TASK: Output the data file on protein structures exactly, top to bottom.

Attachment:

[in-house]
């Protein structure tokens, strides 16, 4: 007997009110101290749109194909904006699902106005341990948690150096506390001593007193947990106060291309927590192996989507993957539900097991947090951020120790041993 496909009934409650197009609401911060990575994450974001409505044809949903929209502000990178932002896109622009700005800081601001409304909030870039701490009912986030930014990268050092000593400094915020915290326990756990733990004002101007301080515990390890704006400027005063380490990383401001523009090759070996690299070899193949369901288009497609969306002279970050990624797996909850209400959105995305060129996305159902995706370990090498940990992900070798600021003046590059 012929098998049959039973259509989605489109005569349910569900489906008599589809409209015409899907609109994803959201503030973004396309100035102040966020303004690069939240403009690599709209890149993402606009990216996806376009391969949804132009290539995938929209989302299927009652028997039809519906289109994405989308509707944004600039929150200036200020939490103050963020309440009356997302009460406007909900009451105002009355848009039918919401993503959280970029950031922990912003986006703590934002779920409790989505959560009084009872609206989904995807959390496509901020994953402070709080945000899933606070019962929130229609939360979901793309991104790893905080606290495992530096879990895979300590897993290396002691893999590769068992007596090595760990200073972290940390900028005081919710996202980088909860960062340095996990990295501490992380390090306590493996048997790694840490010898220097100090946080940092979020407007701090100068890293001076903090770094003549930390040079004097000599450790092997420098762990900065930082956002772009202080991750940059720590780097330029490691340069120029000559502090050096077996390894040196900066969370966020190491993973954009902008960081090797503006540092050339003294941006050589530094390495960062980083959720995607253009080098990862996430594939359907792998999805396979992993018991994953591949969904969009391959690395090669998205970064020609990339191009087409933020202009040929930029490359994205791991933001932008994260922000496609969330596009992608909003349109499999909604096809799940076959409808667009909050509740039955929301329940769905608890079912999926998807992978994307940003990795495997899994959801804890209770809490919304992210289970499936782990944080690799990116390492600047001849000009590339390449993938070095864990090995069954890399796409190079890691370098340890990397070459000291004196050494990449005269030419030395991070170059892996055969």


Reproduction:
[in-house]
């Protein structure tokens, strides 16, 4: 007997009110101290749109194909904006699902106005341990948690150096506390001593007193947990106060291309927590192996989507993957539900097991947090951020120790041993 496909009934409650197009609401911060990575994450974001409505044809949903929209502000990178932002896109622009700005800081601001409304909030870039701490009912986030930014990268050092000593400094915020915290326990756990733990004002101007301080515990390890704006400027005063380490990383401001523009090759070996690299070899193949369901288009497609969306002279970050990624797996909850209400959105995305060129996305159902995706370990090498940990992900070798600021003046590059 012929098998049959039973259509989605489109005569349910569900489906008599589809409209015409899907609109994803959201503030973004396309100035102040966020303004690069939240403009690599709209890149993402606009990216996806376009391969949804132009290539995938929209989302299927009652028997039809519906289109994405989308509707944004600039929150200036200020939490103050963020309440009356997302009460406007909900009451105002009355848009039918919401993503959280970029950031922990912003986006703590934002779920409790989505959560009084009872609206989904995807959390496509901020994953402070709080945000899933606070019962929130229609939360979901793309991104790893905080606290495992530096879990895979300590897993290396002691893999590769068992007596090595760990200073972290940390900028005081919710996202980088909860960062340095996990990295501490992380390090306590493996048997790694840490010898220097100090946080940092979020407007701090100068890293001076903090770094003549930390040079004097000599450790092997420098762990900065930082956002772009202080991750940059720590780097330029490691340069120029000559502090050096077996390894040196900066969370966020190491993973954009902008960081090797503006540092050339003294941006050589530094390495960062980083959720995607253009080098990862996430594939359907792998999805396979992993018991994953591949969904969009391959690395090669998205970064020609990339191009087409933020202009040929930029490359994205791991933001932008994260922000496609969330596009992608909003349109499999909604096809799940076959409808667009909050509740039955929301329940769905608890079912999926998807992978994307940003990795495997899994959801804890209770809490919304992210289970499936782990944080690799990116390492600047001849000009590339390449993938070095864990090995069954890399796409190079890691370098340890990397070459000291004196050494990449005269030419030395991070170059892996055969």